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How Obamacare became Democrats’ most powerful political weapon

There’s a reason Trump and Pence keep lying about Obamacare, and Biden and Harris keep bringing it up.

Mike Pence And Kamala Harris Take Part In Vice Presidential Debate Morry Gash/Pool/Getty Images

Today, Bill Kristol is a prominent Never Trumper who racks up liberal retweets by the thousands of his scorching attacks on President Donald Trump. But in 1993, Kristol, who’d served as Vice President Dan Quayle’s chief of staff, was an influential Republican operative, running the Project for the Republican Future. And he was scared. President Bill Clinton had begun his push for a universal health care system and Kristol worried congressional Republicans didn’t see the danger it posed.

In a famous memo, Kristol warned that “Any Republican urge to negotiate a ‘least bad’ compromise with the Democrats, and thereby gain momentary public credit for helping the president ‘do something’ about health care, should also be resisted. Passage of the Clinton health care plan, in any form, would guarantee and likely make permanent an unprecedented federal intrusion into and disruption of the American economy — and the establishment of the largest federal entitlement program since Social Security.”

Any health care plan, no matter how watered down, would “revive the reputation of the party that spends and regulates, the Democrats, as the generous protector of middle-class interests,” Kristol continued. “And it will at the same time strike a punishing blow against Republican claims to defend the middle class by restraining government.”

Almost three decades later, Kristol looks prescient.

In 2010, Republicans tried to stop the Affordable Care Act from passing. In the end, it became law without a single GOP vote. It was unpopular when it passed, and its Medicaid expansion was weakened by the Supreme Court a few years later. Repealing the ACA became the unifying project of the Republican Party. At Wednesday’s debate, Vice President Mike Pence voiced that consensus. “Obamacare was a disaster,” he said. “The American people remember it well.”

I think it’s Pence whose recollection may need some work. Over the past decade, Kristol’s warning came to pass. The Affordable Care Act became popular as it began delivering benefits. A majority of Americans now support it in most polls, and as Republican attacks intensify, so too does public support: A recent Morning Consult poll found 62 percent of Americans support the bill, a 7 percent jump from March. For purposes of comparison, that’s almost 20 points higher than President Trump’s approval rating.

Morning Consult.

When Republicans took over the government in 2017, their first major initiative was to try to repeal Obamacare. They failed when Sen. John McCain (R-AZ) cast the deciding vote against the repeal plan, which would have left millions uninsured. And in the years since, Obamacare has become an issue that unifies Democrats and unnerves Republicans. In 2018, the defense of the ACA drove the Democrats’ midterm messaging and led to Democrats retaking the House. At the first presidential debate, Joe Biden attacked Amy Coney Barrett, Trump’s Supreme Court nominee, on the grounds that she might strike down the law as unconstitutional — a signal that polling is finding the ACA is Democrats’ strongest argument against a conservative Supreme Court.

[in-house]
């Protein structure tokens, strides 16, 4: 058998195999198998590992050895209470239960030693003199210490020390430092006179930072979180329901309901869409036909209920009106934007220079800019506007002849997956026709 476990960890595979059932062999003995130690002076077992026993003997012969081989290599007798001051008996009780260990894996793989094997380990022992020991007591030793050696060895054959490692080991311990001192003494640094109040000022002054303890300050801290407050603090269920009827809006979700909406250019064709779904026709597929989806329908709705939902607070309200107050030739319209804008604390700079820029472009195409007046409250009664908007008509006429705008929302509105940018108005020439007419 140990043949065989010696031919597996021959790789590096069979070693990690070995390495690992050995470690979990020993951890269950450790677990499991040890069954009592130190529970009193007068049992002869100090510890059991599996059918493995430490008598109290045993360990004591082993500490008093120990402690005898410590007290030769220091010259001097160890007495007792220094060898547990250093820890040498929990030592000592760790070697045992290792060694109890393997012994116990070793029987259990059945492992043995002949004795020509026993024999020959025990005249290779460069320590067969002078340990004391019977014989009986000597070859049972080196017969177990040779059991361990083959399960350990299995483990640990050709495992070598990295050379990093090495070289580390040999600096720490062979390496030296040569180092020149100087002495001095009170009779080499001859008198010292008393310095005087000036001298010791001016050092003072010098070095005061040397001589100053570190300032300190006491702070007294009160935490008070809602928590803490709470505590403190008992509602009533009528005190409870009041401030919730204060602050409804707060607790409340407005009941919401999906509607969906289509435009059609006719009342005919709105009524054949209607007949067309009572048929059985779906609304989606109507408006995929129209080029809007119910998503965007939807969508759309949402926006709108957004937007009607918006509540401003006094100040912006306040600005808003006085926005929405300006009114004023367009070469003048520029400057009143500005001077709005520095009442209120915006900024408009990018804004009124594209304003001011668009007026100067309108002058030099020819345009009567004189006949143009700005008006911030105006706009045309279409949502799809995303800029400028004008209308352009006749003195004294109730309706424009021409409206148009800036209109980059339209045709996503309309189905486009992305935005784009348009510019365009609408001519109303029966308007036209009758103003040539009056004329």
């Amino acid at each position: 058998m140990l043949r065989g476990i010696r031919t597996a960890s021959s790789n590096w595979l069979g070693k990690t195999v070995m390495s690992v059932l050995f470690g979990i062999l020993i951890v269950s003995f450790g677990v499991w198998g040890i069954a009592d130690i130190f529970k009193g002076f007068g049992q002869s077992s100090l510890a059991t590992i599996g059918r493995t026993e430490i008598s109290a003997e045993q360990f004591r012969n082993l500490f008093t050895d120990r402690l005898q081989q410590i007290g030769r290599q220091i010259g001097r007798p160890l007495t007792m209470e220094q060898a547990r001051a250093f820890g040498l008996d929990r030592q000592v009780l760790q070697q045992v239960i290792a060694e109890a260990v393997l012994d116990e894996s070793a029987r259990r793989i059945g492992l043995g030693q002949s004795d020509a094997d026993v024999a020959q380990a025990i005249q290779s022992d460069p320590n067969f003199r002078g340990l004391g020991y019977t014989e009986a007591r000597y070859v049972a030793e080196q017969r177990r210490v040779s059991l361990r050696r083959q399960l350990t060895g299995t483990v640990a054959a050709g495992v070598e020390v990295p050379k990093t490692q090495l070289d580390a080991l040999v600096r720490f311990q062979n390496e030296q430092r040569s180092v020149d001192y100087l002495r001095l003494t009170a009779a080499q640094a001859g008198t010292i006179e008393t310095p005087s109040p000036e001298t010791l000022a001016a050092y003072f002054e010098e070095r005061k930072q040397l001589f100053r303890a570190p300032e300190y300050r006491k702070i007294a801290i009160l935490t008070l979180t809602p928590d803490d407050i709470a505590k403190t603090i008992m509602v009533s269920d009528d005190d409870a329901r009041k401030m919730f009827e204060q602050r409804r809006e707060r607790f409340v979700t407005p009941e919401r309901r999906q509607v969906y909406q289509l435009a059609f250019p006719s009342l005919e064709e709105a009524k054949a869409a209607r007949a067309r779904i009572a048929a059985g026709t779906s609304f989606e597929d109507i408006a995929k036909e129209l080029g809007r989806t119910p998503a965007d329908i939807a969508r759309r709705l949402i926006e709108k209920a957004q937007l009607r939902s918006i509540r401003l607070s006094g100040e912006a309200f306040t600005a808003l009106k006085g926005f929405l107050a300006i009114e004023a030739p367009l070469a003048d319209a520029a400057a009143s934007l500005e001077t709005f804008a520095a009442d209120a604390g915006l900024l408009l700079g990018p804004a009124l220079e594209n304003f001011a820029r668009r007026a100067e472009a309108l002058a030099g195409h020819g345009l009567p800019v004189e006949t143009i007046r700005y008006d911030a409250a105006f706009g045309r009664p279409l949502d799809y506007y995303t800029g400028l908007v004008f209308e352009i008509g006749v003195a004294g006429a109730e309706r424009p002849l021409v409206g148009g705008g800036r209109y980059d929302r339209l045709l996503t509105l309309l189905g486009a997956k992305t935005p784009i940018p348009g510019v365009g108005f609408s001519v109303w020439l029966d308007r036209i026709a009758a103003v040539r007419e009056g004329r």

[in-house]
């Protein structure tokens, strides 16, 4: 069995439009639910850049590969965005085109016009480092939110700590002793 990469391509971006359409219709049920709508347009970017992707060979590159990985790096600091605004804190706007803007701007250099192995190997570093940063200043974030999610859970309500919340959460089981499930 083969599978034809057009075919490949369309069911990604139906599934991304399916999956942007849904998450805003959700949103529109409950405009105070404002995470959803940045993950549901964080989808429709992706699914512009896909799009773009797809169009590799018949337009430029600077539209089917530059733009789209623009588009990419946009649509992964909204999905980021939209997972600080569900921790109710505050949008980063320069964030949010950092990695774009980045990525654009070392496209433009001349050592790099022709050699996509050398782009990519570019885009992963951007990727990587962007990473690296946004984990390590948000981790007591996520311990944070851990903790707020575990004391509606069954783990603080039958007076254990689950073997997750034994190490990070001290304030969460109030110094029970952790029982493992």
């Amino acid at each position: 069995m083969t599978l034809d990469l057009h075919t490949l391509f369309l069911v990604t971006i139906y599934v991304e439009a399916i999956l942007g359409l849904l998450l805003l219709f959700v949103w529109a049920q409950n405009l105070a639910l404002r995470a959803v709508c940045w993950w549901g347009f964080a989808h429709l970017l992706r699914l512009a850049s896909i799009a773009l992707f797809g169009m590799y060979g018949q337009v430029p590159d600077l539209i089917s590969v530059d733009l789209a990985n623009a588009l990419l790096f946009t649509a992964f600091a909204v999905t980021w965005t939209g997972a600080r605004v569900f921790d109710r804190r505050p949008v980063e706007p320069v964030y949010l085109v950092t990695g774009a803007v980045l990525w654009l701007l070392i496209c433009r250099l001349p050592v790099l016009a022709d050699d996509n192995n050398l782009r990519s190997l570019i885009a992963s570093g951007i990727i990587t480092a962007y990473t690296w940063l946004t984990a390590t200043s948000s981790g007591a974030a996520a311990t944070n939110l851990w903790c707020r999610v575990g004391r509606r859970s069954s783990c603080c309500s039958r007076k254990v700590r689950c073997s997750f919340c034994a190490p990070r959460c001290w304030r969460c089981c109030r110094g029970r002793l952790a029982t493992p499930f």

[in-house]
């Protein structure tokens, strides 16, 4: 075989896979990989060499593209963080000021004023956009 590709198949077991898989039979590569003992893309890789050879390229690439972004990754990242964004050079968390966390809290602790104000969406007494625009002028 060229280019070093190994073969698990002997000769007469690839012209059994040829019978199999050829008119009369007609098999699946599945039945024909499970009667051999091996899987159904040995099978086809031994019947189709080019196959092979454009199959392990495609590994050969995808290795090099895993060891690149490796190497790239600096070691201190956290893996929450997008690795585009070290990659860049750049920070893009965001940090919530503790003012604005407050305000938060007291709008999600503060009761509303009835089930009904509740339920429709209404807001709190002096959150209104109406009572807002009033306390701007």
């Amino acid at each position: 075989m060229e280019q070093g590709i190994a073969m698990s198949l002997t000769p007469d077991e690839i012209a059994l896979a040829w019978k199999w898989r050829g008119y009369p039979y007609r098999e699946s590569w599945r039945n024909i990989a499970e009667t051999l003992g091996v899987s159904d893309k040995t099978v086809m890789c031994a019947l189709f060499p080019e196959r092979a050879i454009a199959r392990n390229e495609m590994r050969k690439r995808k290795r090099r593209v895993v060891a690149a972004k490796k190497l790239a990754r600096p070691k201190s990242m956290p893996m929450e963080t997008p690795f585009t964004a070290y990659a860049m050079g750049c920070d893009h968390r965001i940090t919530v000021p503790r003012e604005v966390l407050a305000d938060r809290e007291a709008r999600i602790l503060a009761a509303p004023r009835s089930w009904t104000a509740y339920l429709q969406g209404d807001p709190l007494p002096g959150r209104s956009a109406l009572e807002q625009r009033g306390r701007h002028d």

In reply to the ACA’s growing popularity, Republicans have been reduced to lying. In 2016, Trump promised he’d break with conservative orthodoxy and propose a plan even more expansive than Obamacare. “Everybody’s got to be covered,” he said. “This is an un-Republican thing for me to say, because a lot of times they say, ‘No, no, the lower 25 percent that can’t afford private.’ But I am going to take care of everybody.”

Trump never produced that plan and instead has simply kept lying about its existence. At the first debate, he said again that he had a comprehensive replacement, when he has nothing of the sort. Pence echoed him on Wednesday. “President Trump and I have a plan to improve health care and protect preexisting conditions for every American,” Pence said, lying through his teeth.

In this case, prevarication is the tribute Republicans pay to Obamacare: If the law’s aims, inconsistently and insufficiently achieved as they are, weren’t popular, the GOP wouldn’t have to pretend to have a replacement they’ve never had and don’t actually support. As Kristol predicted, Republicans can no longer promise to defend the middle class by restraining government. Instead, they have to pretend to have a bigger, better plan for government-backed health insurance waiting in the wings.

Americans want the government to guarantee affordable, usable health insurance, and while the programs to achieve it are controversial before their passage — Medicare and Medicaid were hard-fought victories, too — they became unassailably popular afterward, reminding Americans of the value of government programs and tilting elections toward Democrats. Obamacare’s weakness isn’t that it goes too far, but that it doesn’t go far enough — that premiums are too high, networks too sparse, subsidies too low.

Biden has a plan to dramatically expand Obamacare’s benefits and add a public insurance option to the program. His plan doesn’t go as far as I’d like, but it’s still an improvement on the status quo. And if history is any guide, if Democrats can make it law, it’ll be a political boon to them for decades to come.